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I thought [livejournal.com profile] heleninwales had useful stuff to say about the frustrations of teaching writing, or even discussing process. Not that it isn't worth the effort. Not that it isn't helpful. But sometimes writers, in striving to find enlightenment, can talk right past one another.
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Are you tired of coming home to find your answering machine full of long political screeds?

[ ] Yes

[ ] Yes
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How Not to be a Tool on Facebook.

How many of these things are familiar to you who do Facebook regularly?

Editors

Oct. 21st, 2012 07:46 am
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While I was visiting [livejournal.com profile] asakiyume we had a small but excellent writing workshop. I came away all excited about what people had seen in my first chapter of a thing--the bad and the good. All during my travels I tinkered with that chapter, addressing issues that people saw, then I woke up the night before last and realized I have to scrap the entire thing except for the opening scene.

Writing is such a weird thing--we write for ourselves, but we also have an eye to the potential audience. We have things to say, but we often have to hide them. We are accused of saying things we didn't actually put into the text, because each book is different for each reader. And yet there is the shared sigh of satisfaction at this bit--or a general shudder for the horror reader at that incident, binding us together, those of us who read and reacted to the same book. One of the most powerful magics of fiction is the shared reaction.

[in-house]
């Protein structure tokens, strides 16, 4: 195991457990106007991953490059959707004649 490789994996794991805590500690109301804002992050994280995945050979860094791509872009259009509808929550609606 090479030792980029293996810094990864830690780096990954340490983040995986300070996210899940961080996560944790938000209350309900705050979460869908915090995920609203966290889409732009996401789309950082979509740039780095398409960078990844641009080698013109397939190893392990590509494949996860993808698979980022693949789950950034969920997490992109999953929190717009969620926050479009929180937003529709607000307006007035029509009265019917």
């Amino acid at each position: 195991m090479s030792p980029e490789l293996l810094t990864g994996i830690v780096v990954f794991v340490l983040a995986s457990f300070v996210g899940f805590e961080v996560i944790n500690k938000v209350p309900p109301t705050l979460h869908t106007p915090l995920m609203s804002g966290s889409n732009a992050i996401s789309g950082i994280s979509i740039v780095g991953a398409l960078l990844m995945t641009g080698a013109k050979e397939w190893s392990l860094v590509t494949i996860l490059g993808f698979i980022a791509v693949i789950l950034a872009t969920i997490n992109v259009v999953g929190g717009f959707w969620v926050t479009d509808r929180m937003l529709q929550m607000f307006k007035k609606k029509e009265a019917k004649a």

The e-book revolution has returned the power of publication to the writer, as it was in the eighteenth century, when there were printers and booksellers, but no editors in the way we know them now. A New York agent was telling me a day or so ago, during a phone conversation, about attending a meeting of head librarians who were trying to address the problem of ebook purchase, and the agent reported heartfelt cries of "We need gatekeepers! Why won't these writers get editors?"

Well, just like in the eighteenth century, the self-published writer will either find her audience or won't, the audience will either like the book or turn away in indifference. Nobody has the formula for success, with or without an editor.

But for those who are sticking to the established publication route, what do you do when the editors (or agents) say, "Yes, but . . ."

And home

Oct. 20th, 2012 05:45 am
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I can't resist adding two more photos, both taken from the window of the train as we whizzed through Colorado. Back to very dry air, and I made out the haze of wildfires across the sky, though no one said anything about major ones.

Oh, but the astonishingly brilliant shades of gold!
trees

That one, alas, caught the edge of the sun.

trees2

One of the nice things about train travel is that they seat you with others. I would never have the guts to impose myself on a set of strangers, but with the authority taken by the dining car steward I find myself eating my meal with people I never would have met.

That Colorado lunch was shared with a professional fiddler from Oregon, and a couple of UK people who were crossing North America to see the sights, before embarking on a cruise ship to go south. They were discussing knowledgeably whether those trees were aspen or cottonwood. As always, whatever the name was fell out of my head in seconds--I have to see something frequently to remember its tag.